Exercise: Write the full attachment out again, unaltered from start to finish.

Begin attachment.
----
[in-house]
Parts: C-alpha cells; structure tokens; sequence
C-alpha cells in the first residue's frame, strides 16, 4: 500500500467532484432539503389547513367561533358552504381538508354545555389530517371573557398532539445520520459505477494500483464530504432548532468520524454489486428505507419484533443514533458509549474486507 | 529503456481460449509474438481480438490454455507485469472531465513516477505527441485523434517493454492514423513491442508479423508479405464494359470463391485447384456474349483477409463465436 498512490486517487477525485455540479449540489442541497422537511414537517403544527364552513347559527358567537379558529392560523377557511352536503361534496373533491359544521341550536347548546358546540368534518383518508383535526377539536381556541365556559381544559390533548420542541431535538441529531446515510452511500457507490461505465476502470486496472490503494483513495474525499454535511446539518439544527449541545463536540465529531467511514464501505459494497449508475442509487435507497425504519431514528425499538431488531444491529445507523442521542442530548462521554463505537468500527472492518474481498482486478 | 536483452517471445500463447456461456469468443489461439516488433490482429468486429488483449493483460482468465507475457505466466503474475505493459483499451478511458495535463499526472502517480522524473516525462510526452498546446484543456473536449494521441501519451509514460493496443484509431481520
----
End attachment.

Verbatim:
[in-house]
Parts: C-alpha cells; structure tokens; sequence
C-alpha cells in the first residue's frame, strides 16, 4: 500500500467532484432539503389547513367561533358552504381538508354545555389530517371573557398532539445520520459505477494500483464530504432548532468520524454489486428505507419484533443514533458509549474486507 | 529503456481460449509474438481480438490454455507485469472531465513516477505527441485523434517493454492514423513491442508479423508479405464494359470463391485447384456474349483477409463465436 498512490486517487477525485455540479449540489442541497422537511414537517403544527364552513347559527358567537379558529392560523377557511352536503361534496373533491359544521341550536347548546358546540368534518383518508383535526377539536381556541365556559381544559390533548420542541431535538441529531446515510452511500457507490461505465476502470486496472490503494483513495474525499454535511446539518439544527449541545463536540465529531467511514464501505459494497449508475442509487435507497425504519431514528425499538431488531444491529445507523442521542442530548462521554463505537468500527472492518474481498482486478 | 536483452517471445500463447456461456469468443489461439516488433490482429468486429488483449493483460482468465507475457505466466503474475505493459483499451478511458495535463499526472502517480522524473516525462510526452498546446484543456473536449494521441501519451509514460493496443484509431481520